The vast majority of pesticides we ingest in food are the ones that plants themselves produce to protect themselves from insects, fungi and sometimes animals.  The fact that they are produced in a plant does not make them automatically better for you, but it does mean that we’re ingesting a lot of different pesticides every day and most of them have never been tested as well as the ones that are used by farmers.  If you want to reduce your exposure to synthetic pesticides eating organic is probably a good idea but:

Over 30 separate investigations of about 500,000 people have shown that farmers, millers, pesticide-users, and foresters, occupationally exposed to much higher levels of pesticide than the general public, have much lower rates of cancer overall (Taverne 2006: 73.)

And synthetic fertiliser?

A lot of the opinions about the superiority of organic food is driven by the concept of “toxins”.  While many things are poisonous to us humans the word “toxin” has come to mean something more.  It rarely, in day to day conversation, relates to something identifiable that is toxic, but to a great cloud of stuff that is somehow bad and evil.  While that cloud undoubtedly contains some things we’d be well advised to avoid, it mostly is too foggy and general to be of any real use.  Given the foggy nature of “toxins” it’s easy to incorporate anything that has the words synthetic, artificial or chemical in it.  At the same time it’s popular to exempt from the toxin-cloud anything with the word “natural” applied to it.  That seem to be so even though curare, strychnine and even oleander are natural but deadly. By that logic synthetic fertilisers are toxic and natural fertilisers are completely safe.  That is simply not true.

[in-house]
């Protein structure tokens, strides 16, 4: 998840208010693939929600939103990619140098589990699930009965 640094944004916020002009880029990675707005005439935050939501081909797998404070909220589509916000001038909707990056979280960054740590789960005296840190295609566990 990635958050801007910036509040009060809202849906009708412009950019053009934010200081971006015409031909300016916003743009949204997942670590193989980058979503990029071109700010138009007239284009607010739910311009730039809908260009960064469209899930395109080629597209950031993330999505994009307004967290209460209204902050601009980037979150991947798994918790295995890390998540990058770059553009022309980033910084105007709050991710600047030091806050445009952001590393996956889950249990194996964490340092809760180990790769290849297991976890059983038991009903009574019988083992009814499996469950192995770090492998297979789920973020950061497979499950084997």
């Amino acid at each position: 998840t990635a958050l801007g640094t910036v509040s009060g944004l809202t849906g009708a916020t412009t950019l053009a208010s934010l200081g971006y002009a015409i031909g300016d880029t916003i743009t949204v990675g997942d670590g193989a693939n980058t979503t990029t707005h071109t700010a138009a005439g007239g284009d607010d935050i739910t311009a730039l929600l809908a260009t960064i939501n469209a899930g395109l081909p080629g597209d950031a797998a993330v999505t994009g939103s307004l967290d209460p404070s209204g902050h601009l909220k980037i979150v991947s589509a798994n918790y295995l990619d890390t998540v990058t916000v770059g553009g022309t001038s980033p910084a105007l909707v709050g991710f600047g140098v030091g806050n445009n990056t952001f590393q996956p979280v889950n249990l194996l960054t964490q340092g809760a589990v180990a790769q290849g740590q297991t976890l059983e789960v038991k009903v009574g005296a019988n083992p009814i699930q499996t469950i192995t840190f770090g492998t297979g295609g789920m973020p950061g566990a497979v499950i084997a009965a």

A popular organic fertiliser is cattle manure. The most dangerous bacteria in our food supply is E. coli, which is found in abundance in cattle manure. While I was able to find opinions about the health effects of using synthetic fertiliser I could find nothing that supports the proposition that it has negative health effects.  I’ll talk more about this when I write about organic food and the environment. For now you might want to have a look at this chart.


A recent review of 240 studies has concluded that:

The published literature lacks strong evidence that organic foods are significantly more nutritious than conventional foods. Consumption of organic foods may reduce exposure to pesticide residues and antibiotic-resistant bacteria.

Not all the research says that organic and conventionally grown food is nutritionally equivalent, but most of it does.  The proponents often acknowledge this by saying that the real studies haven’t been done yet, but a lot of studies have been done and most do not support the proposition that organic food is better for you. That is not to say you shouldn’t buy organic, but if you are paying that much more for your food you may want to find another reason other than taste and nutrition. Luckily there are other possible reasons.  I’ll look into some of them soon.